“I am aware that we are in some kind of protective dome of the Lord, but all around me things are not so great and I ask you to pray about that too as I’m sure you do. I want to say I think of myself as ‘we’ not just me. I am we. The Lord showed me I am one of many with you on this mission, all kneeling before the throne.”
As mentioned at the start of this article, the situation around Yei is very bad. 100 orphans en route to Uganda have been trapped by the fighting and several hundred more are reported trapped in Yei. All roads are blocked in and out of the city, schools, health centres, and markets are not working and no one can get to their crops to tend them. A convoy was attacked on the Yei to Juba road in mid October and 21 people including 5 women and 15 children were killed It is reported that the gunmen divided the travellers by ethnic group and shot all those who were not of the gunmen’s group, including the children. The roads around Juba and Yei are all unsafe, there is looting and burning of crops and livestock killed in areas that were once known as the bread basket of South Sudan. 1868 cases of Cholera were recently reported in Juba. The church in South Sudan is working hard to bring reconciliation and peace. Do pray for them.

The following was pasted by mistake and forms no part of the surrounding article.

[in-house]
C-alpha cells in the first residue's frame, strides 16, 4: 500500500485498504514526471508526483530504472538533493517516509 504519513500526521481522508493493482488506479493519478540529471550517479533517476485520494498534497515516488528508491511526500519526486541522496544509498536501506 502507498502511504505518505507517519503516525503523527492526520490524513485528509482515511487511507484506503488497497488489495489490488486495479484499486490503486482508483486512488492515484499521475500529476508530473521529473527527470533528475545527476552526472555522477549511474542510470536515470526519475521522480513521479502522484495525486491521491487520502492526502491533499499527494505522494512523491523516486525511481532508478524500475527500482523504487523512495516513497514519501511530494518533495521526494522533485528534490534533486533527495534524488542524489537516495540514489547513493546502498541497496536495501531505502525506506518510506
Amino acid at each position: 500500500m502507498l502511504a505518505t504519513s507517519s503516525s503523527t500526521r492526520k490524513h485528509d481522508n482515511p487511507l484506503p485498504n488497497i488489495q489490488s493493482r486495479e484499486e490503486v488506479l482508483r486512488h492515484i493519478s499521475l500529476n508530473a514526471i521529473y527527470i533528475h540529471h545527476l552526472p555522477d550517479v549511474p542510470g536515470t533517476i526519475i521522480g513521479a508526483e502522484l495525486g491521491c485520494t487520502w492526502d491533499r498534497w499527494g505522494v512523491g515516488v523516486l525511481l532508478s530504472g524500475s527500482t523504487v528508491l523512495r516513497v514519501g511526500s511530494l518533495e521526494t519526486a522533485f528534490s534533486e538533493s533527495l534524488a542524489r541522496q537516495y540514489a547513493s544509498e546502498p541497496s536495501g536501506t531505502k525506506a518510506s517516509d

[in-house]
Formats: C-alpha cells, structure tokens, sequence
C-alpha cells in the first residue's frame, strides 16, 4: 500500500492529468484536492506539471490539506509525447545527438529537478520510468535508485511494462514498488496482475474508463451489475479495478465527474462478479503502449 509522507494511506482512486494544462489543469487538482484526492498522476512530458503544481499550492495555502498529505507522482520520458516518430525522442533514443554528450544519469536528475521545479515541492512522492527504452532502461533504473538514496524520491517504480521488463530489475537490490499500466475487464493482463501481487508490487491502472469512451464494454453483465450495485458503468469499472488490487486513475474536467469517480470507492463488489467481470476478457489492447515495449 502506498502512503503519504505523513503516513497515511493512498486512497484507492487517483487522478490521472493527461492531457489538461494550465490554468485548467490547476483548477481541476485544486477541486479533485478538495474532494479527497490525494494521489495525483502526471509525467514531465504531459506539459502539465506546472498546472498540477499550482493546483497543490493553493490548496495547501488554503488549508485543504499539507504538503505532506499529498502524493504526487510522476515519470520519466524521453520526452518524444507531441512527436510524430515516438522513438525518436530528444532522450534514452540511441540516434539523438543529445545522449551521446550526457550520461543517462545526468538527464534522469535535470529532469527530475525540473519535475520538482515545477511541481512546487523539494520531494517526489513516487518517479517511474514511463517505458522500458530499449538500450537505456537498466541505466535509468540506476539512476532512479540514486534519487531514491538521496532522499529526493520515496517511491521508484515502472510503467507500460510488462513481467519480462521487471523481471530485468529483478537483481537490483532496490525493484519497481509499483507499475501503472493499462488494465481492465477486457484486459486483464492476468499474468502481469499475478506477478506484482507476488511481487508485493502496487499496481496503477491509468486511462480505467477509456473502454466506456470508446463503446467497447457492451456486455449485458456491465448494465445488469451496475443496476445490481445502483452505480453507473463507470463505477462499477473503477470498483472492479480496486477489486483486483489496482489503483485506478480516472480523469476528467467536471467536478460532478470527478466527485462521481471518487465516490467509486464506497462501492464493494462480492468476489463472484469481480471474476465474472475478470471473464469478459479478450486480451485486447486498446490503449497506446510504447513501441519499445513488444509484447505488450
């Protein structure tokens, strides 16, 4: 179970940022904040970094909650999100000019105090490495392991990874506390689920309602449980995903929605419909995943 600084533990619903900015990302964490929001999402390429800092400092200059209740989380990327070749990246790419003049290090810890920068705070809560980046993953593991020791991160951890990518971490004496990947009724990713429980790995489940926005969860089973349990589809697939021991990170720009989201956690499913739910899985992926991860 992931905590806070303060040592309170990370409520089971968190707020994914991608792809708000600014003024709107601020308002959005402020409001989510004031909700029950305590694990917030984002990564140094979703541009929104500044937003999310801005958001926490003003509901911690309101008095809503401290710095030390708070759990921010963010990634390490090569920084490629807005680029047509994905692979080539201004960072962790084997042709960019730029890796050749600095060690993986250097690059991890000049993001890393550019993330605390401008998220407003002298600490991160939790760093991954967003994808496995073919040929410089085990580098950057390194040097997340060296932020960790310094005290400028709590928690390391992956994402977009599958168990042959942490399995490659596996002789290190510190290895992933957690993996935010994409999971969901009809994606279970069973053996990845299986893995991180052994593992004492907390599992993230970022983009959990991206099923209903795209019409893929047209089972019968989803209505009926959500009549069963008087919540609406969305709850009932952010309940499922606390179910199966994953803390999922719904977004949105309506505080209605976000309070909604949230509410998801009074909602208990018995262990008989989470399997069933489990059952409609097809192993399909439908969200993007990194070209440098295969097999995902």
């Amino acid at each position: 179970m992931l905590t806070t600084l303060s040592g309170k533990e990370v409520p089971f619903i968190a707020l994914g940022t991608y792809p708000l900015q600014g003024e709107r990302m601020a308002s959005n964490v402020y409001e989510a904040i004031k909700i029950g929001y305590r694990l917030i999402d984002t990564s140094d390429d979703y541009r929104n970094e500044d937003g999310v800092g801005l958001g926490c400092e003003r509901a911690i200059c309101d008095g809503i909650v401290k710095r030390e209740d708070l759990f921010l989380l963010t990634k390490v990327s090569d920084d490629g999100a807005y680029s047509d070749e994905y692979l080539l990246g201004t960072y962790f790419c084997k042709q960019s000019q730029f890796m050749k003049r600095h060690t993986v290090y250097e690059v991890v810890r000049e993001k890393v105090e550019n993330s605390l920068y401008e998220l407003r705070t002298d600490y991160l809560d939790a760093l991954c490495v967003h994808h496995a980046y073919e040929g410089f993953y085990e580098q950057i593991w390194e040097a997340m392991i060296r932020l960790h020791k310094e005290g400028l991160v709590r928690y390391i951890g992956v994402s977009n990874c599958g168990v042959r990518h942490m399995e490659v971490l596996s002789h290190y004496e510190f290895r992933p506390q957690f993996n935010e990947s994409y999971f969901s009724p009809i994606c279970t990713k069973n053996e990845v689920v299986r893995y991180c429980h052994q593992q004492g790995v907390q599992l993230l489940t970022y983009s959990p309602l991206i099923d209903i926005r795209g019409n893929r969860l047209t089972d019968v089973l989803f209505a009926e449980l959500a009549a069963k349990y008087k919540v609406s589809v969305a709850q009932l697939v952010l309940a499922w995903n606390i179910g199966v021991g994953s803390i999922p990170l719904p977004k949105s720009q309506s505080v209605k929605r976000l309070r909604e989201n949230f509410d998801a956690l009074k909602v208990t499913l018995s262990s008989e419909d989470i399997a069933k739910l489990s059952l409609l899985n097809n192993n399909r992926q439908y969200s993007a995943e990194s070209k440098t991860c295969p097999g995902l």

Our CMS Prayer Group meets every third Wednesday in the month. We would love more to join us in this mission of prayer. If you can come, even occasionally, you will be very welcome. As a church we have promised to support Lynn and the work of CMS in the world, and we know that our loving Lord wants his people to pray and he will answer in amazing ways beyond our imagining
For more information about CMS contact Joan Plumptre 243 388
News from Matt and Liz Wisbey
“The earth is the Lord’s, and everything in it, the world, and all who live in it.” Psalm 24:1
While many of us believe the above is true, sadly the reality in our world today looks very different. There is much beauty and wonder, but also much destruction and pain. The condition of our planet should be a concern for us all, yet there seems to be a growing disconnect between the environment in which we live and our individual and collective well-being. Somehow, somewhere along the way, we have lost sight of the importance of the planet’s health for our own health.